Perhaps the most characteristic dish from Marche is the vincisgrassi, a type of lasagna or baked pasta made in layers of pasta and meat sauce, made with various types of meat, and then sprinkled with cheese (of course!) They say the recipe was prepared in honor of Alfred von Windisch-Graetz, an Austrian general who fought against Napoleon to save Ancona, a city in Marche. Actually, the recipe actually arrives in cookbooks even earlier than that event but its importance is sealed in Marche history.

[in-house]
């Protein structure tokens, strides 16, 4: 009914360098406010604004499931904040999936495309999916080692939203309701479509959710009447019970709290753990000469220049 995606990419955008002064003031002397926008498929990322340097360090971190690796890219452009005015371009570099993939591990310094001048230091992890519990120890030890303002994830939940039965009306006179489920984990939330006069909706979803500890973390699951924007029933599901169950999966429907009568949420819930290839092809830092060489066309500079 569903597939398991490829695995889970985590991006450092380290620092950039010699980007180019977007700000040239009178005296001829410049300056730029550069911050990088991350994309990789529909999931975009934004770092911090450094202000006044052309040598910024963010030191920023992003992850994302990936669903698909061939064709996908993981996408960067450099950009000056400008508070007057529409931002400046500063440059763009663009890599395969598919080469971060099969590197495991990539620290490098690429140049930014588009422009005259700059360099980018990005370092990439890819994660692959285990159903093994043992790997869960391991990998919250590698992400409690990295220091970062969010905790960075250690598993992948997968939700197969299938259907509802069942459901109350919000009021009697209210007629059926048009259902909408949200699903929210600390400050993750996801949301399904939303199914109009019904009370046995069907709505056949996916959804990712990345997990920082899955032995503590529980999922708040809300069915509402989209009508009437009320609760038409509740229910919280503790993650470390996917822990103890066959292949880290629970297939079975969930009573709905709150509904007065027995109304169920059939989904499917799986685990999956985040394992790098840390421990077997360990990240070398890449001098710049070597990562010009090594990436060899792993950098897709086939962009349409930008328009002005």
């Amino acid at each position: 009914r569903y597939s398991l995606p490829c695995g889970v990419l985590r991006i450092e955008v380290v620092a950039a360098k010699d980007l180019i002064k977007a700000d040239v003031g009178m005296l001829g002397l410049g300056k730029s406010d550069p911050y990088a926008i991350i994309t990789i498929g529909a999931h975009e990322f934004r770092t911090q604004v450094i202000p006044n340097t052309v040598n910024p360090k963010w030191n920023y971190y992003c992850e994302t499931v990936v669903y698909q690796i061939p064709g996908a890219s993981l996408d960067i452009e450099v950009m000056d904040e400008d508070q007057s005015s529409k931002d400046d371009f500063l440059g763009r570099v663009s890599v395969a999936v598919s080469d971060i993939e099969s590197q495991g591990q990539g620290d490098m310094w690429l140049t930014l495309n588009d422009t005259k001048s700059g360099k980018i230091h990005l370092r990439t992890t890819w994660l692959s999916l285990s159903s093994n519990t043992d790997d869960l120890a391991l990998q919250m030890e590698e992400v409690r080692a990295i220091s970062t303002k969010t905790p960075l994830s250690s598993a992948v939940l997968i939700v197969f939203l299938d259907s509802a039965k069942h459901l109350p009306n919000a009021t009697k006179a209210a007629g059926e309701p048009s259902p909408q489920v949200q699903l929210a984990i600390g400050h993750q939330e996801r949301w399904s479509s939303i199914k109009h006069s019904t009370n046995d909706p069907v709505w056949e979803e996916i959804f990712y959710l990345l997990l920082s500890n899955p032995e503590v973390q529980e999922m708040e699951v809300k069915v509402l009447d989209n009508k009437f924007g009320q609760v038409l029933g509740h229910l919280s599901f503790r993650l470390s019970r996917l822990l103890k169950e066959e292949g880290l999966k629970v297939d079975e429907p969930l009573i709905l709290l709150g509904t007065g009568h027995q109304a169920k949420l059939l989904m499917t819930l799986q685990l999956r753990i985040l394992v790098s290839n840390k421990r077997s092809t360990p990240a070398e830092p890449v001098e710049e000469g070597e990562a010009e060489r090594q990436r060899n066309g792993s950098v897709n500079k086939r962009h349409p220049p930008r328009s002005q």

For centuries along the central and southern Adriatic side of the Apennines livestock has migrated from mountain pastures in the summer to wintering areas, from Abruzzo to Puglia and back. In memory of this shepherding tradition order the agnello cacio e uova or roasted lamb cooked with prosciutto, onion, white wine and a breading made with egg, pepper, salt and grated cheese. Abruzzo is also one of the first regions to begin to use a steady amount of pepperoncino in its cuisine. You can find the added spice in its fish soups but especially in the maiale ‘ndocca ‘ndocca or more literally, “pig piece by piece.” It’s served hot over a piece of bread soaked in a spicy chili pepper sauce, the sweetness of the meat mixing with the warmth of the peperoncini!